Ligthart in pole-position for Amsterdam repeat

Pim Ligthart went to work during the fourth day of Amsterdam Six Day this evening. By finishing second in the final Madison the Dutchman, winner of last year’s event and his German partner Marcel Kalz claimed the overall lead. The duo holds a one-lap advantage over the rest of the field.

“The last couple of days we kept coming closer and closer,” said Ligthart. “Now we finally have the lead and that’s a good position to be in. We still have plenty of work to do, though. The Belgians are still a threat. They nearly have 200 points and can easily pass us with the corresponding bonus lap.”

The Belgians
Ligthart referred to Kenny De Ketele and Gijs Van Hoecke, who have 188 points in their bag. Ligthart and Kalz have only 134.

Mouris & Stroetinga
Jens Mouris and Wim Stroetinga won in the final Madison. In the final fifteen minutes, the Dutch duo took control by taking a lap on the others. After that, they controlled and Stroetinga finished the trick by outsprinting Kalz.

Kisses & flowers
The favourites decided to save their powers during the first Madison of the evening. It gave Nolan Hoffmann and Wesley Kreder the opportunity to take the kisses and the flowers. The South African-Dutch duo escaped with Czechs Jiri Hochmann and Vojtech Hacecky and topped them in the sprint.

Keirin & Sprint Masters
Hugo Haak had a bad day in the Keirin Masters – a separate part of the sprint tournament. Thanks to finishing sixth and last, the Dutchman lost his lead to Teun Mulder. Mulder now has a three-point lead over Hague, who still sits second overall. The win, however, went to Jeffrey Hoogland.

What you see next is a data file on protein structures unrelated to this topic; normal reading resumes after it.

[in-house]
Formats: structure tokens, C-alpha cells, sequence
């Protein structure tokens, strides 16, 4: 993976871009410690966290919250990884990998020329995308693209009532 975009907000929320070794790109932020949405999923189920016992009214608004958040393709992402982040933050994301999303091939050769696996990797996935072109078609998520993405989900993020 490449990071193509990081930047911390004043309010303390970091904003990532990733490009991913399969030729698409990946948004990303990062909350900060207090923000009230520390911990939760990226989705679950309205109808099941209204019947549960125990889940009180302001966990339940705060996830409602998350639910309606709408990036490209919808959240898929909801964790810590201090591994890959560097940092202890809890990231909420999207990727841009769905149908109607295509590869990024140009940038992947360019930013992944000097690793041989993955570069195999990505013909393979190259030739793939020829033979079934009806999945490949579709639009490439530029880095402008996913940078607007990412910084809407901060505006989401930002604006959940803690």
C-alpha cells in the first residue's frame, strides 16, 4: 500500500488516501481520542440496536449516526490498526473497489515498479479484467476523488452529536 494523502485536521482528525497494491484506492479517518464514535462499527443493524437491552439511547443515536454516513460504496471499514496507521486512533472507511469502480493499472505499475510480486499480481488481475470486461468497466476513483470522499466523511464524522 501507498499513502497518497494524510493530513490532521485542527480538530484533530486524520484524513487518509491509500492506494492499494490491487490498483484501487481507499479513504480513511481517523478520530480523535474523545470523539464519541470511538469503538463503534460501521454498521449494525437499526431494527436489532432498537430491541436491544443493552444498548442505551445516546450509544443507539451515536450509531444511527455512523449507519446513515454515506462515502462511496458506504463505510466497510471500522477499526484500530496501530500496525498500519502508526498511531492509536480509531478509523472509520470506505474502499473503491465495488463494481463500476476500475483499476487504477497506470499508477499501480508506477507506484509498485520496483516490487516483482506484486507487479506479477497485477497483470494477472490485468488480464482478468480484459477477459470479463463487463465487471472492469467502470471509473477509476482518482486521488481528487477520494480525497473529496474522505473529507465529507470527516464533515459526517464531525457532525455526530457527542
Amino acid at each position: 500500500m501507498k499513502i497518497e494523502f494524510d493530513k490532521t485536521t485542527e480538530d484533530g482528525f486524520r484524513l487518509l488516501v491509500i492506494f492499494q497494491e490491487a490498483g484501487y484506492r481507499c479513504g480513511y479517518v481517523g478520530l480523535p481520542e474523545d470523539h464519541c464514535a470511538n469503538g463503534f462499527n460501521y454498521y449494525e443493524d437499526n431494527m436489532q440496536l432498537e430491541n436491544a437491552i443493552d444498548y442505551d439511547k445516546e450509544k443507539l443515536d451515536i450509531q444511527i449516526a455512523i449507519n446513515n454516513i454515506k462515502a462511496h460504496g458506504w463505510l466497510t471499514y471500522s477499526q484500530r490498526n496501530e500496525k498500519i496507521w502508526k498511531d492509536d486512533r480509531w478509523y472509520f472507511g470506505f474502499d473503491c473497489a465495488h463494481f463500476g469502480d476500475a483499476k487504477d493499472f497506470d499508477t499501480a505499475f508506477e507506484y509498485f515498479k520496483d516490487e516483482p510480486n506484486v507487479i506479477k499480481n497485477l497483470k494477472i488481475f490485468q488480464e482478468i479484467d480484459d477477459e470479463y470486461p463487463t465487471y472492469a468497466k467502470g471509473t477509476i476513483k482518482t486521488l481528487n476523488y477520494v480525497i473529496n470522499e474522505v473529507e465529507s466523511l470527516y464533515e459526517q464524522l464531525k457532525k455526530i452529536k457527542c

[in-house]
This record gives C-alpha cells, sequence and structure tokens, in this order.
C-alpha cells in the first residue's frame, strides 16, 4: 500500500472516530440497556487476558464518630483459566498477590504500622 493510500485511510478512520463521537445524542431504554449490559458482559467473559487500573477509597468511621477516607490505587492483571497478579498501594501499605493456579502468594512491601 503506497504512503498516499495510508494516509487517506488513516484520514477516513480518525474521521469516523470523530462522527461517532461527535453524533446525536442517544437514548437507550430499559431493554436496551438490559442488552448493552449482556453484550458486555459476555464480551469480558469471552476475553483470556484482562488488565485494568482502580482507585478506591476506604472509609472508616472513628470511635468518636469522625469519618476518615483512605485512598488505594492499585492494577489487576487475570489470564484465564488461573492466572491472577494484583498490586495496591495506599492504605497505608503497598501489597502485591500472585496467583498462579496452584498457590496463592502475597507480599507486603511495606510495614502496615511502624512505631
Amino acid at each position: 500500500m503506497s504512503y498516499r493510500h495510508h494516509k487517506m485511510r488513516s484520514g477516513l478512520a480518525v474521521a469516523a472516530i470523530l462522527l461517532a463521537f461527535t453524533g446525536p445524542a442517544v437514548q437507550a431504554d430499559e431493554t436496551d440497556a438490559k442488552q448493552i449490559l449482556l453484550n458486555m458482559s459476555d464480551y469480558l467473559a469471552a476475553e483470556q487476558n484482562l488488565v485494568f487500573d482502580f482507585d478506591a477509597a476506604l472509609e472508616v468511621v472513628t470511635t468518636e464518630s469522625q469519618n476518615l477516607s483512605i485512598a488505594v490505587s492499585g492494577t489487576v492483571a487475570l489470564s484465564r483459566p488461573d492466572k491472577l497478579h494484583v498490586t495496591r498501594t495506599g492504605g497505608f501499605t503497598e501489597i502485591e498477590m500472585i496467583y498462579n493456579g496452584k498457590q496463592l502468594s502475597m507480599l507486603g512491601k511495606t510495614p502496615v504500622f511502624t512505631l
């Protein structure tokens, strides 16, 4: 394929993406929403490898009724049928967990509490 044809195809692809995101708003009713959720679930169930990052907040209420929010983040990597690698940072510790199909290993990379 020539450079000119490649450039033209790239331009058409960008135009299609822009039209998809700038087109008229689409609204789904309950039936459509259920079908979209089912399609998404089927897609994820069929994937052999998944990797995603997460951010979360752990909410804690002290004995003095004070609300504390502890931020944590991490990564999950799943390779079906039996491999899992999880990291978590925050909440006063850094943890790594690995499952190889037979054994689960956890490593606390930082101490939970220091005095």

The fight for the Sprint Masters title is still very much open. Nils van ‘t Hoenderdaal won the sprint and moved into the lead with Matthijs Büchli.
General classification after day 4:

Pl Nr Teams Rnd Pnt
1 1 Ligthart Pim – Kalz Marcel 0 134
2 4 De Ketele Kenny – Van Hoeke Gijs 1 188
3 5 Stöpler Nick – Havik Yoeri 1 170
4 6 Lampater Leif – Kreder Raymond 1 168
5 3 Mouris Jens – Stroetinga Wim 1 148
6 8 Marguet Tristan – Hester Marc 2 145
7 7 Markus Barry – Bartko Robert 4 24
8 12 Hochmann Jiri – Hacecky Vojtech 7 107
9 10 Kreder Wesley – Hoffmann Nolan 8 61
10 9 Boskamp Melvin – Asselman Jesper 9 80
11 2 Gate Aaron – Roberts, Luke 11 54
12 13 Caspers Didier – Van Zijl Melvin 14 21
13 11 East Guy – Holloway Daniel 19 20

For full biographies of all the riders visit the Six Day Racing website here: www.sixdayracing.com/Cyclists

To buy tickets to the event or general 6 Day Racing info click here.
The Amsterdam Six Day ends on Saturday 26 October 2013.

 

 

Watch Live Stream – Amsterdam Six Day 21st-26th Oct 2013

 

 

Dates: October 21-26, 2013
On Air: Approx. 19:20 CET to 23:00 PM CET

 

With 26 world-ranked Six Day riders forming 13 teams Cycling Shorts brings you a spectaculair cycling event the legendary 6 Daagse from Amsterdam, a lively week of cycling thrills and spills.

The field of Six Day riders for Amsterdam is complete. After world champions, Olympic champions, specialists and super young talent, the latest names added to the existing list of stars is impressive, it includes defending champion Pim Ligthart.